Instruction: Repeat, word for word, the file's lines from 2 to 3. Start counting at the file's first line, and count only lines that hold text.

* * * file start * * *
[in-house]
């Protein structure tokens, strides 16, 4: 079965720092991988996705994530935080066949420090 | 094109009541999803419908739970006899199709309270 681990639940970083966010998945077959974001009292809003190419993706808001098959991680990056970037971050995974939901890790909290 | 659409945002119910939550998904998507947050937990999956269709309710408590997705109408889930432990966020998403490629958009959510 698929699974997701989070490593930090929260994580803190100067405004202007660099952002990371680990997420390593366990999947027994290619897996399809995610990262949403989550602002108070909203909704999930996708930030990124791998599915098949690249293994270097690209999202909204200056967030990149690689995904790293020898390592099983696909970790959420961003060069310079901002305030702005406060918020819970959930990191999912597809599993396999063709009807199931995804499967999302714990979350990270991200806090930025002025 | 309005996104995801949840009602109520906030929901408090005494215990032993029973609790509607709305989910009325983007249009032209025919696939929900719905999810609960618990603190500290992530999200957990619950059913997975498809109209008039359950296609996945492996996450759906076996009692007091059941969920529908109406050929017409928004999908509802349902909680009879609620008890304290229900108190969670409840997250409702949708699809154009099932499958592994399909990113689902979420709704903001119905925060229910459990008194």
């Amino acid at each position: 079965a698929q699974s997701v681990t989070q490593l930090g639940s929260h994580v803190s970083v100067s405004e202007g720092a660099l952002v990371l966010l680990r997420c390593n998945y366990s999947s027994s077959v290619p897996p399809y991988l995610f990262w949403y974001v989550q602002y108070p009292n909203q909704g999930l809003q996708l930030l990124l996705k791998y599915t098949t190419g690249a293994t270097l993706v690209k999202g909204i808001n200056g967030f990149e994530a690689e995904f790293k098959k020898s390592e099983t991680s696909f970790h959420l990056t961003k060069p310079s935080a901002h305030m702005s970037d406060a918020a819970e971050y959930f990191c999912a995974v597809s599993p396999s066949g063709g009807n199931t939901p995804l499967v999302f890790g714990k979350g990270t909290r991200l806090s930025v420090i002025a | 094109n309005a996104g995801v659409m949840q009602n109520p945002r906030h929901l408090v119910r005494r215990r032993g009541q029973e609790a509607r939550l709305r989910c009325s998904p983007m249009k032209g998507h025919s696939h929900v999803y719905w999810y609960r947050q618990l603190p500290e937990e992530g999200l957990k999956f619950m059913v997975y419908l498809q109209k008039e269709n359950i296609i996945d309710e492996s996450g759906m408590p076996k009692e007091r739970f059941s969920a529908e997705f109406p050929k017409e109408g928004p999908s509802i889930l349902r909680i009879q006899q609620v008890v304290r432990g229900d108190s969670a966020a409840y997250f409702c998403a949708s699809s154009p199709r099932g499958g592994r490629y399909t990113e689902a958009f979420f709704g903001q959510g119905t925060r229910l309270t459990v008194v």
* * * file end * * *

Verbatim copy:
């Protein structure tokens, strides 16, 4: 079965720092991988996705994530935080066949420090 | 094109009541999803419908739970006899199709309270 681990639940970083966010998945077959974001009292809003190419993706808001098959991680990056970037971050995974939901890790909290 | 659409945002119910939550998904998507947050937990999956269709309710408590997705109408889930432990966020998403490629958009959510 698929699974997701989070490593930090929260994580803190100067405004202007660099952002990371680990997420390593366990999947027994290619897996399809995610990262949403989550602002108070909203909704999930996708930030990124791998599915098949690249293994270097690209999202909204200056967030990149690689995904790293020898390592099983696909970790959420961003060069310079901002305030702005406060918020819970959930990191999912597809599993396999063709009807199931995804499967999302714990979350990270991200806090930025002025 | 309005996104995801949840009602109520906030929901408090005494215990032993029973609790509607709305989910009325983007249009032209025919696939929900719905999810609960618990603190500290992530999200957990619950059913997975498809109209008039359950296609996945492996996450759906076996009692007091059941969920529908109406050929017409928004999908509802349902909680009879609620008890304290229900108190969670409840997250409702949708699809154009099932499958592994399909990113689902979420709704903001119905925060229910459990008194």
């Amino acid at each position: 079965a698929q699974s997701v681990t989070q490593l930090g639940s929260h994580v803190s970083v100067s405004e202007g720092a660099l952002v990371l966010l680990r997420c390593n998945y366990s999947s027994s077959v290619p897996p399809y991988l995610f990262w949403y974001v989550q602002y108070p009292n909203q909704g999930l809003q996708l930030l990124l996705k791998y599915t098949t190419g690249a293994t270097l993706v690209k999202g909204i808001n200056g967030f990149e994530a690689e995904f790293k098959k020898s390592e099983t991680s696909f970790h959420l990056t961003k060069p310079s935080a901002h305030m702005s970037d406060a918020a819970e971050y959930f990191c999912a995974v597809s599993p396999s066949g063709g009807n199931t939901p995804l499967v999302f890790g714990k979350g990270t909290r991200l806090s930025v420090i002025a | 094109n309005a996104g995801v659409m949840q009602n109520p945002r906030h929901l408090v119910r005494r215990r032993g009541q029973e609790a509607r939550l709305r989910c009325s998904p983007m249009k032209g998507h025919s696939h929900v999803y719905w999810y609960r947050q618990l603190p500290e937990e992530g999200l957990k999956f619950m059913v997975y419908l498809q109209k008039e269709n359950i296609i996945d309710e492996s996450g759906m408590p076996k009692e007091r739970f059941s969920a529908e997705f109406p050929k017409e109408g928004p999908s509802i889930l349902r909680i009879q006899q609620v008890v304290r432990g229900d108190s969670a966020a409840y997250f409702c998403a949708s699809s154009p199709r099932g499958g592994r490629y399909t990113e689902a958009f979420f709704g903001q959510g119905t925060r229910l309270t459990v008194v």